BLANK VERSE Consists in poetical thoughts expressed in regular numbers, but without the correspondence of sound at the end of the lines which constitutes rhyme.

POETICAL FEET consist in a particular arrangement and connexion of a number of accerfted and unaccented syllables.

They are called feet, because it is by their aid that the voice, as it were, steps along through the verse in a measured pace.

All poetical feet consist either of two, or of three syllables; and are reducible to eight kinds; four of two syllables, and four of three, as follows: DISSYLLABLE.

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A Dactyle
An Amphibrach
An Anapaest

A Tribrach v

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A Trochee has the first syllable accented, and the last unac cented; as, Hateful, péttish:

Restless mortals toil for nought.

An Jambus has the first syllable unaccented, and the last accented; as, Betray, consist:

The seas shall waste, the skies in smōke decay.

A Dactyle has the first syllable accented, and the two latter unaccented; as, Labourer, póssible :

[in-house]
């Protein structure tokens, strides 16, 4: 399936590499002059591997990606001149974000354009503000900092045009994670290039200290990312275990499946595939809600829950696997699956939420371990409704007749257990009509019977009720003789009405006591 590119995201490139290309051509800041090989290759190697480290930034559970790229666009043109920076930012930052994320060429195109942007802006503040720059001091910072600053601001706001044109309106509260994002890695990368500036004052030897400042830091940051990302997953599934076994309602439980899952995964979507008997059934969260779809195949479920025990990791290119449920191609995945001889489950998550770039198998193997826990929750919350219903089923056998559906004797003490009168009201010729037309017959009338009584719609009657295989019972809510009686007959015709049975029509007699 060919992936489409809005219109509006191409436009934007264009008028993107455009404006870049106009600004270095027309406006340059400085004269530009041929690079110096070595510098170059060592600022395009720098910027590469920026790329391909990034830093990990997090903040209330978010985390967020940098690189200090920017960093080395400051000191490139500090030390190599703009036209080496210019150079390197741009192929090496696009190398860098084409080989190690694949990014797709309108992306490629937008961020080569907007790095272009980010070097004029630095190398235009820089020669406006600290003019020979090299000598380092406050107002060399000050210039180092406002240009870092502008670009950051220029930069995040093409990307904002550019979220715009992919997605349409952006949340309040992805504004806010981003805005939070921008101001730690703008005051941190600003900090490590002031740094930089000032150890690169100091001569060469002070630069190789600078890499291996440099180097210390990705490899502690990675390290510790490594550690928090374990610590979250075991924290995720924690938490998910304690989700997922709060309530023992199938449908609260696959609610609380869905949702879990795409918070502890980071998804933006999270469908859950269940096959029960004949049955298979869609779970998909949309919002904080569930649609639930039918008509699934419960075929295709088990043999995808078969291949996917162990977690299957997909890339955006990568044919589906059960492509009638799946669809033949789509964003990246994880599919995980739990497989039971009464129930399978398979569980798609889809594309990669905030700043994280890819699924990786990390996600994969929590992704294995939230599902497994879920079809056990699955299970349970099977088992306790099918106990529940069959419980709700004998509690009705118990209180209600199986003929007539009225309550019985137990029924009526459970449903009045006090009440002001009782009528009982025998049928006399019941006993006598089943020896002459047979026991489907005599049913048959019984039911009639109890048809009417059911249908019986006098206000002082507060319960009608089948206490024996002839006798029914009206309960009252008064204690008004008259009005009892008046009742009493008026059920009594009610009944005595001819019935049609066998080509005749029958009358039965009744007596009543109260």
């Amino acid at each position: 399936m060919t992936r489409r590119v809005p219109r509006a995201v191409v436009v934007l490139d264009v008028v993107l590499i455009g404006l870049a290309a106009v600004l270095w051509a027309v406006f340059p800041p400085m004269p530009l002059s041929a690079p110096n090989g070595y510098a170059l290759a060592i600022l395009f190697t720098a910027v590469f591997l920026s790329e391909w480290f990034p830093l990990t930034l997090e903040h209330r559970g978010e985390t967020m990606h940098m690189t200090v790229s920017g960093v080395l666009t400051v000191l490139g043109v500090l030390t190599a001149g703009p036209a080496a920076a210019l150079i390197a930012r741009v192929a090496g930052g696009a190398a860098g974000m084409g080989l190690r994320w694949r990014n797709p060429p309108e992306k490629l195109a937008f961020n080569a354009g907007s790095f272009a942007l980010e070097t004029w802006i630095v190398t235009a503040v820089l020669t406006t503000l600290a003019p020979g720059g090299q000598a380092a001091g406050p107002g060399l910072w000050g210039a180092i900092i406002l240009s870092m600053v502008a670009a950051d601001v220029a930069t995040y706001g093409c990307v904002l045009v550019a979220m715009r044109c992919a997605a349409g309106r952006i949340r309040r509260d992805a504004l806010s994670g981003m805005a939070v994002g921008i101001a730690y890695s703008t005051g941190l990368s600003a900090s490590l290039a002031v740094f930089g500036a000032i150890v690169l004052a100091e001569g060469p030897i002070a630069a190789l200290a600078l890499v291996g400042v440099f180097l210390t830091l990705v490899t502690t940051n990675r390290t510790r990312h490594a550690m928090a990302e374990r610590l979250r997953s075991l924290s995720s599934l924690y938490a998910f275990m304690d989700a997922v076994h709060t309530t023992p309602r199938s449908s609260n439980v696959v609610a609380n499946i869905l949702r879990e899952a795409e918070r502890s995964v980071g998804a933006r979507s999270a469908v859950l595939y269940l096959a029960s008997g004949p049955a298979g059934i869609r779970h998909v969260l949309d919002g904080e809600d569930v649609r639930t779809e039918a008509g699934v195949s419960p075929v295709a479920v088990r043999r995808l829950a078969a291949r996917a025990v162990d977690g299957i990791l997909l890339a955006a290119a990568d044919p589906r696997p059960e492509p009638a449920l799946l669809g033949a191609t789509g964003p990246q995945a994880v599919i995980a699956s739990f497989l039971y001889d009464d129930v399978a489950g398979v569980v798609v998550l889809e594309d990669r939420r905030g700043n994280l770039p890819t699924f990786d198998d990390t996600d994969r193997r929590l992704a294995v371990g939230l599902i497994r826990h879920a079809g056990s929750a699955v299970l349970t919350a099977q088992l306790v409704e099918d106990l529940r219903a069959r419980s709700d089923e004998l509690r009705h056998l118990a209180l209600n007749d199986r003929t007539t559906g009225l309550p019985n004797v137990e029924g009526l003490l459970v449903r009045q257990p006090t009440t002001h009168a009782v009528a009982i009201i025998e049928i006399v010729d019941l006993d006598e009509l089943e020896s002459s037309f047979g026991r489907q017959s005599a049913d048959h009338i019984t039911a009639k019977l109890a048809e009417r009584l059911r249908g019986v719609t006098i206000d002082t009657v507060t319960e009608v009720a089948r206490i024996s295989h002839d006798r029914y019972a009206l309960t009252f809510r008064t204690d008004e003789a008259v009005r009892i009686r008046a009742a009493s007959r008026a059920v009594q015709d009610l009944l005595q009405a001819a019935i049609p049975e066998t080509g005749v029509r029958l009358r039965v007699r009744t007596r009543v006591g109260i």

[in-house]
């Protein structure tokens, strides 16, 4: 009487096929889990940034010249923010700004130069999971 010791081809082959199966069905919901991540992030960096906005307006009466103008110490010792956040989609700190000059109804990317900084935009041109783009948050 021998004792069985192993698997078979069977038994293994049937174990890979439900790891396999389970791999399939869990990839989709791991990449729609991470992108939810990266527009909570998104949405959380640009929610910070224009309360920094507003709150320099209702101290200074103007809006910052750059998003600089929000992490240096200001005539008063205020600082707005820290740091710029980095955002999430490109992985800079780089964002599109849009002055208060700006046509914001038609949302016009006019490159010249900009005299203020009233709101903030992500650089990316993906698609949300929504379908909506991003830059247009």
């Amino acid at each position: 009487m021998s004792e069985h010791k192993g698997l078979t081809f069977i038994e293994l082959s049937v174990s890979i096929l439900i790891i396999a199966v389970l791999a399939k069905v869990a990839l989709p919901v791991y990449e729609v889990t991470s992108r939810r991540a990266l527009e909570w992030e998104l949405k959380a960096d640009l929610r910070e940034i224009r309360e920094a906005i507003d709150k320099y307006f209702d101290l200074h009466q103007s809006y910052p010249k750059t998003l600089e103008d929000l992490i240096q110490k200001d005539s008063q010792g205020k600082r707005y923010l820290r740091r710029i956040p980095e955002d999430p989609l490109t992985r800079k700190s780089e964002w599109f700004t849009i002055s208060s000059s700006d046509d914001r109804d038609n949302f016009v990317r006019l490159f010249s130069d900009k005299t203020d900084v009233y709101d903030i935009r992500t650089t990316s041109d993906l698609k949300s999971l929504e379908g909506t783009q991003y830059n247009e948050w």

From the low pleasures of this fallen näture.

An Anapaest has the first two syllables unaccented, and the last accented; as, Contrăvéne, acquiésce :

At the close of the day when the hamlet is still.

A Spondee; as, The pale mōōn: a Pyrrhick; as, on the tall tree an Amphibrach; as, Delightful: a Tribrach; as, Numěrăblě.


GRAMMAR instructs us how to express our thoughts correctly: RHETORICK teaches us to express them with force and ele


The former is generally confined to the correct application of words in Constructing single sentences. The latter treats of the proper choice of words, of the happiest method of constructing sentences, of their most advanageous arrangement in forming a discourse, and of the various kinds and qualities of composition. The principles of rhetorick are principally based on those unfolded and illustrated in the science of grammar. Hence, an acquaintance with the latter, and, indeed, with the liberal arts, is a prerequisite to the study of rhetorick and belles-lettres.


It may be laid down as a maxim of eternal truth, that good sense is the foundation of all good writing. One who understands a subject well, will scarcely write ill upon it

Rhetorick, or the art of persuasion, requires in a writer, the union of good sense, and a lively and chaste imagination. It is, then, her province to teach him to embellish his thoughts with elegant and appropriate language, vivid imagery, and an agreeable variety of expression. It ought to be his aim, "To mark the point where sense and dulness meet."